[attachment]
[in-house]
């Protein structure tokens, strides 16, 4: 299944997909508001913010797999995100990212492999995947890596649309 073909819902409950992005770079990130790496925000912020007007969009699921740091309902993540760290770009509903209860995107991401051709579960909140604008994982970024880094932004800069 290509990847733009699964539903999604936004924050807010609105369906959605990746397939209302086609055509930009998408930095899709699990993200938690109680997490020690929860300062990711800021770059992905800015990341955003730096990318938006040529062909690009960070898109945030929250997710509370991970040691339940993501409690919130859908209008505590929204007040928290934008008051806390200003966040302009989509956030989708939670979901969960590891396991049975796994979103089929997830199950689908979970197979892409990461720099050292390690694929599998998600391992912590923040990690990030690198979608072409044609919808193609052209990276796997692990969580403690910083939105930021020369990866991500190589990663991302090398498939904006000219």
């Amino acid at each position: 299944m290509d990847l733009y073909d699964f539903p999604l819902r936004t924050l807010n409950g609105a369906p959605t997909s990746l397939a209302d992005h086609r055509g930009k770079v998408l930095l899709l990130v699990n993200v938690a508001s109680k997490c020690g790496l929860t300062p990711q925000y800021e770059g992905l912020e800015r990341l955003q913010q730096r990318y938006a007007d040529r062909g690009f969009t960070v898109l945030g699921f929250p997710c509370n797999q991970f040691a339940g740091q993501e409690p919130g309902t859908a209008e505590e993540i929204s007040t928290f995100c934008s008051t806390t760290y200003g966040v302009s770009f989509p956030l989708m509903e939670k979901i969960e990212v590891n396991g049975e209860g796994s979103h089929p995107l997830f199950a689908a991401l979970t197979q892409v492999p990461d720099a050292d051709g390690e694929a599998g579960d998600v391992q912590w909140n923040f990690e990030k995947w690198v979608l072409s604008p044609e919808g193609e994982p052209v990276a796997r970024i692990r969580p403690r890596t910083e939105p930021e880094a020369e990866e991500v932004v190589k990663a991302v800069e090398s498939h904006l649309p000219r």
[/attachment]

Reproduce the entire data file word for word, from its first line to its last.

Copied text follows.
[in-house]
């Protein structure tokens, strides 16, 4: 299944997909508001913010797999995100990212492999995947890596649309 073909819902409950992005770079990130790496925000912020007007969009699921740091309902993540760290770009509903209860995107991401051709579960909140604008994982970024880094932004800069 290509990847733009699964539903999604936004924050807010609105369906959605990746397939209302086609055509930009998408930095899709699990993200938690109680997490020690929860300062990711800021770059992905800015990341955003730096990318938006040529062909690009960070898109945030929250997710509370991970040691339940993501409690919130859908209008505590929204007040928290934008008051806390200003966040302009989509956030989708939670979901969960590891396991049975796994979103089929997830199950689908979970197979892409990461720099050292390690694929599998998600391992912590923040990690990030690198979608072409044609919808193609052209990276796997692990969580403690910083939105930021020369990866991500190589990663991302090398498939904006000219």
């Amino acid at each position: 299944m290509d990847l733009y073909d699964f539903p999604l819902r936004t924050l807010n409950g609105a369906p959605t997909s990746l397939a209302d992005h086609r055509g930009k770079v998408l930095l899709l990130v699990n993200v938690a508001s109680k997490c020690g790496l929860t300062p990711q925000y800021e770059g992905l912020e800015r990341l955003q913010q730096r990318y938006a007007d040529r062909g690009f969009t960070v898109l945030g699921f929250p997710c509370n797999q991970f040691a339940g740091q993501e409690p919130g309902t859908a209008e505590e993540i929204s007040t928290f995100c934008s008051t806390t760290y200003g966040v302009s770009f989509p956030l989708m509903e939670k979901i969960e990212v590891n396991g049975e209860g796994s979103h089929p995107l997830f199950a689908a991401l979970t197979q892409v492999p990461d720099a050292d051709g390690e694929a599998g579960d998600v391992q912590w909140n923040f990690e990030k995947w690198v979608l072409s604008p044609e919808g193609e994982p052209v990276a796997r970024i692990r969580p403690r890596t910083e939105p930021e880094a020369e990866e991500v932004v190589k990663a991302v800069e090398s498939h904006l649309p000219r």